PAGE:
Carolyn Steel, author of “Hungry City,” tonight gave a broad and deep overview of how food shapes us and our cities, at the first “Urban Thinking Forum”. An audience of around 60 were treated to an historical and geographical tour of the world, focusing on how we got into our current mess and how we might, via “sitopia” get out of it.
Kerenza McClarnan, who has set up the Urban Thinking Forum a project within “Buddleia“, briefly introduced the event. Andy Spracklen, whose “Ning” restaurant provided some of the food (with salad coming from Glebelands) gave a brief account of Steel’s varied work. Steel, started and finished her talk with an aerial image of Shanghai, all glass and steel and nights at light. She warned us never to think of cities without also seeing her next slide- of a row of giant combine harvesters on the Alto Plano of Brazil, harvesting the food to feed those cities.
She looked at how we construct our visions of the city and of rural idylls in paintings, pointing out that “natural” places like Yosemite in America had actually been altered and maintained for thousands of years before Teddy Roosevelt turned it into a “national park” and shifted the locals off. Staying in America, she showed photos of the industrial meat production of Cincinnati (aka Porkopolis).
This segued into a discussion of the positive correlation between increased urbanisation and meat consumption..
Steel then laid out the meat (sorry!) of her talk, under the themes of ‘how we got here’ and ‘what to do about it’
With great humour, fluidity and erudition, she galloped through the birth of civilisation (without mentioning the linguistic link between culture and cultus (plant growing) and the Fertile Crescent, the importance of sea transport (especially in feeding Rome).
She drew an intriguing analogy between the various edicts to deflate the cost of maritime transport then and the current tax-free status of aviation fuel.
She gave a quick spin around the theories of Johann von Thunen(1826, the Isolated State), and showed how this ‘ideal type’ of how and where a city would get its food is borne out, with maps of London (essentially you’ve got a ring of market gardens providing perishables, then a band of 20 miles of grain growing until transport becomes too expensive, at which time- animals get walked in, the fattened up on grain leftovers).
Did you know that “shambles” is the medieval word for ‘slaughterhouse’? MCFly certainly didn’t…
All this changed, Steel says, “almost overnight” (she had the good grace to apologise for the cliche, while defending it) with the coming of the railways, which allow essentially instantaneous transport of goods, especially animals. She zipped ahead to the 1950s and the vast tracts of suburbia, all of it dependent on the great car culture.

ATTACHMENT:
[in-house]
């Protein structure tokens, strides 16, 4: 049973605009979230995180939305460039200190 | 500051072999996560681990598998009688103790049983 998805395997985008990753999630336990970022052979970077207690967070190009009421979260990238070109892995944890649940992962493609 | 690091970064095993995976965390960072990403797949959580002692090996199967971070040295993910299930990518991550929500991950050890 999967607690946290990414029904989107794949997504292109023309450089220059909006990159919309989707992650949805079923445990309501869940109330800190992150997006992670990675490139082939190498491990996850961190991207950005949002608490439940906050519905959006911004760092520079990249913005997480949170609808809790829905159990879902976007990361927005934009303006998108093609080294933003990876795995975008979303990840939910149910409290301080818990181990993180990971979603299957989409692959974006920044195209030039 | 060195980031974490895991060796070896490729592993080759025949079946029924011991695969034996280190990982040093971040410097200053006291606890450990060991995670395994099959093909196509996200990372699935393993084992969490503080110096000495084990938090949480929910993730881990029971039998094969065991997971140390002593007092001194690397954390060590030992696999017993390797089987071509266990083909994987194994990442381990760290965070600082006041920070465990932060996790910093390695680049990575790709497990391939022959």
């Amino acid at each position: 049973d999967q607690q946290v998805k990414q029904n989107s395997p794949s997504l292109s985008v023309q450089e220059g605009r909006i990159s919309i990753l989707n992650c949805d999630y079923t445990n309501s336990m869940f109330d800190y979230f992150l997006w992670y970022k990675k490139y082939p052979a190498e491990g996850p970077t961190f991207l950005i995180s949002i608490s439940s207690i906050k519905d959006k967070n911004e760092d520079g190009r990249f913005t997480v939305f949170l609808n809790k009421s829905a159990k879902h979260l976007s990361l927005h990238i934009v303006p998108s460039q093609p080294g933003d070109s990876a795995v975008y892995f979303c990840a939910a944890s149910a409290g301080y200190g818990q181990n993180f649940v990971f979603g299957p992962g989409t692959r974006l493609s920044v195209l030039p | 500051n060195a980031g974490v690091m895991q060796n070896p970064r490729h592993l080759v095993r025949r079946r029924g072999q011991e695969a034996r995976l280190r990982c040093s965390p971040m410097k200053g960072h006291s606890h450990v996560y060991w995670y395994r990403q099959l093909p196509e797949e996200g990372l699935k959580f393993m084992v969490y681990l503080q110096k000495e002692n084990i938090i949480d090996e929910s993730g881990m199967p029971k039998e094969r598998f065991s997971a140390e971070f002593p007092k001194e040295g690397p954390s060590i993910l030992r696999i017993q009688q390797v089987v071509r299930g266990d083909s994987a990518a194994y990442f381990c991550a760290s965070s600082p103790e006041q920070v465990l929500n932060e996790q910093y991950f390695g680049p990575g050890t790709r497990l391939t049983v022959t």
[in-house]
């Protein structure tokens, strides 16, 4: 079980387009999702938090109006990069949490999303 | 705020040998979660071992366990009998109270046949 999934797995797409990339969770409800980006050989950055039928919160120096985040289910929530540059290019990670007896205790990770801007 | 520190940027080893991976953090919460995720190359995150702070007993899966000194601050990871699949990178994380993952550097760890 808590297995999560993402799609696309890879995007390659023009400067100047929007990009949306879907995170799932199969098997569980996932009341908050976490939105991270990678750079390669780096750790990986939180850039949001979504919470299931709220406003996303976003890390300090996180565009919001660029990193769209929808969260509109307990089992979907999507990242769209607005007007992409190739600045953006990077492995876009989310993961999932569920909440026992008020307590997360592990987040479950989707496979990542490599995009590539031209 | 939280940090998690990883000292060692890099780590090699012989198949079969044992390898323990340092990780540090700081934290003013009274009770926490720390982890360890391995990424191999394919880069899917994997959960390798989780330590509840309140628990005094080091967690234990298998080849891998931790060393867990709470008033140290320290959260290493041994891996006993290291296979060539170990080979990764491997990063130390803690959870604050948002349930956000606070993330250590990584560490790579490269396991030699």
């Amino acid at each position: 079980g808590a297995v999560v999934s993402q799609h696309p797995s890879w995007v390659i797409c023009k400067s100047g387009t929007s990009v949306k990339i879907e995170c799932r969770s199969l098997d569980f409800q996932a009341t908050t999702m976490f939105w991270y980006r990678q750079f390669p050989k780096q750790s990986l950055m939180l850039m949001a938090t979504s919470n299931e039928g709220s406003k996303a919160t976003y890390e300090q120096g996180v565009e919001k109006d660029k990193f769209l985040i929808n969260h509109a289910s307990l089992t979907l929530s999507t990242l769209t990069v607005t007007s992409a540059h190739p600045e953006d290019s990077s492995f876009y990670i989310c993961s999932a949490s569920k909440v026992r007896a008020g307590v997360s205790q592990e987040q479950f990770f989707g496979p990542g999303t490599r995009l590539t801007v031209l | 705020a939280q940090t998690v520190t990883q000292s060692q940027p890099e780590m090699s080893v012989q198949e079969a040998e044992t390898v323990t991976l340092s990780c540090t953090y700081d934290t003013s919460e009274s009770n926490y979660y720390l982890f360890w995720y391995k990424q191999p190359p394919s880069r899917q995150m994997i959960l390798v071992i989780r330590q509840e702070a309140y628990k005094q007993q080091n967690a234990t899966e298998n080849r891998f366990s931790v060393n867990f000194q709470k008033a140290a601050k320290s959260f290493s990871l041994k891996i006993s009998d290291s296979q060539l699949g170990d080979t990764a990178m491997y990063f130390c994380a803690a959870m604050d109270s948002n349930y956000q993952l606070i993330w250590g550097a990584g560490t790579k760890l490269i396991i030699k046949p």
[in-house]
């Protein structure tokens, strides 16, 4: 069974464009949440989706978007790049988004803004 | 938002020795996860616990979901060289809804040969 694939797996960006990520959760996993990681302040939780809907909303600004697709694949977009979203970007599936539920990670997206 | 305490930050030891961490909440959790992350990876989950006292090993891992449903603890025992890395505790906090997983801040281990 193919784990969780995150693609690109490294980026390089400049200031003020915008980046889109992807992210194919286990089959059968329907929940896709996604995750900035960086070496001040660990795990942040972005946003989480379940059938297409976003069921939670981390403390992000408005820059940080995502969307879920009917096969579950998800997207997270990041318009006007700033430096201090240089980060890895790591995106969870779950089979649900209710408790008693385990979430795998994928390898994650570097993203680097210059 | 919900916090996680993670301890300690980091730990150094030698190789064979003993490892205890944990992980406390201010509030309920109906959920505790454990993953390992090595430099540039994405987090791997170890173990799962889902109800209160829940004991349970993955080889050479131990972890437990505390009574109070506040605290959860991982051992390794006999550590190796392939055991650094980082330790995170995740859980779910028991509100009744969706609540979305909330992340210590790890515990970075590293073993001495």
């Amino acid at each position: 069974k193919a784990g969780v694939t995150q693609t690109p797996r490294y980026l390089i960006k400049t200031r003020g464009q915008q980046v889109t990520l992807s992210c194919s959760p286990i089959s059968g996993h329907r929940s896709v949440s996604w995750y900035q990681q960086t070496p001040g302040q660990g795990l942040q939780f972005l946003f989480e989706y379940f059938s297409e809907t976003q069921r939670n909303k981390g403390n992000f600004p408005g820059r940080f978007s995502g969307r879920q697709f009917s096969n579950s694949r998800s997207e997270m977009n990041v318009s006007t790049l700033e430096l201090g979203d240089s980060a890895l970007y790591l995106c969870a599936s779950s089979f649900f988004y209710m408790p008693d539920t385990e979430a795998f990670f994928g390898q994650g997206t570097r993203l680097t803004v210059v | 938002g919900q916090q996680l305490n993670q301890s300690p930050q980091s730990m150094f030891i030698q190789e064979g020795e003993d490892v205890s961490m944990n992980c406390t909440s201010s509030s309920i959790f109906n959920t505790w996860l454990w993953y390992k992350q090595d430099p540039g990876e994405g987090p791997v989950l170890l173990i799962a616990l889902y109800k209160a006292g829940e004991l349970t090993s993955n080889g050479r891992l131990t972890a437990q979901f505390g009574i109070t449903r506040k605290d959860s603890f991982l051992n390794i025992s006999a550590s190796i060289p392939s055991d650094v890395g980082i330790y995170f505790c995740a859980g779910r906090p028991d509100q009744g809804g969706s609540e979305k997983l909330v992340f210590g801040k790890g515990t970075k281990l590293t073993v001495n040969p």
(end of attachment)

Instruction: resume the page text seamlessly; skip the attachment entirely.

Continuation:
She said some choice things about supermarkets as urban developers, sitting on land until the local city council lets them build a giganto-market in exchange for a couple of ‘affordable flats’. Barnbury in Oxfordshire is a Tesco town- 6 of ’em and nothing else…
On what to do, Steel was possibly less sure, partly because she is – as she re-iterated in her Q and A session answers – not so fond of big overarching ideas which don’t work.
She pointed out that as long as there have been cities, people have worried about their sustainability. She looked at Thomas More’s Utopia with its deliberate ambiguity on whether it was “good place” or “no place”, Ebenezer Howard’s Garden Cities, and said some suitably rude things about Frank Lloyd Wright.
She spoke of her neologism “sitopia”– from sitos, the Greek for food and topia for ‘place. From there she looked at Dutch polders, Vertical Farms (they don’t work, she said, to some consternation from architecture students in the room) and then onto Dongtan, the much fabled ‘eco-city in China
“Unfortunately, the location the Chinese government has chosen for this low-carbon vision of the future was a low-lying alluvial island off the coast of Shanghai, one of the areas almost certain to be hit by rising sea levels and storm surges. It’s not building utopia, it’s building Atlantis. This is a classic case of focusing on our impact on the environment while ignoring a changing environment’s impact on us, giving rise to potentially disastrous consequences.”
In the end it wasn’t necessary- Steel pointed out that it hadn’t left the drawing board and wouldn’t.
She cited the “Growing Power” program in Milwaukee and the recent “Requiem for Detroit” film. She gave a shout out to permaculture and her penultimate slide was of Lorenzetti’s Allegory of Good Governance.
All the questions came from men, and were of varying quality. Steel used each as an opportunity to expand on previous points, including explaining that squeamishness was not an option before railways externalised animals and their ways from cities, that Escher drawings where what you draw out depends on your presuppositions, on the turn around in HMG thinking on food security after the 2008 price spikes.
All in all, a tour-de-force. What was lacking? Well, more time of course. A focus on the practicalities of implementing solutions (this was more an event for those who don’t yet have an overview that satisfies them, rather than those who have clocked all this and are busy creating facts on the ground).
A few of my favourite concepts- Permanent Global Summertime etc
Further readingsuggested by MCFly
Why look at animals by John Berger
Much depends on Dinner by Margaret Visser
The Oil we eat: following the food chain back to Iraq by Ricahrd Manning
Ecology of Eden by Evan Eisenberg
Zdt by the late great Julian Rathbone
What a Carve Up by Jonathan Coe
Community Technology by Karl Hess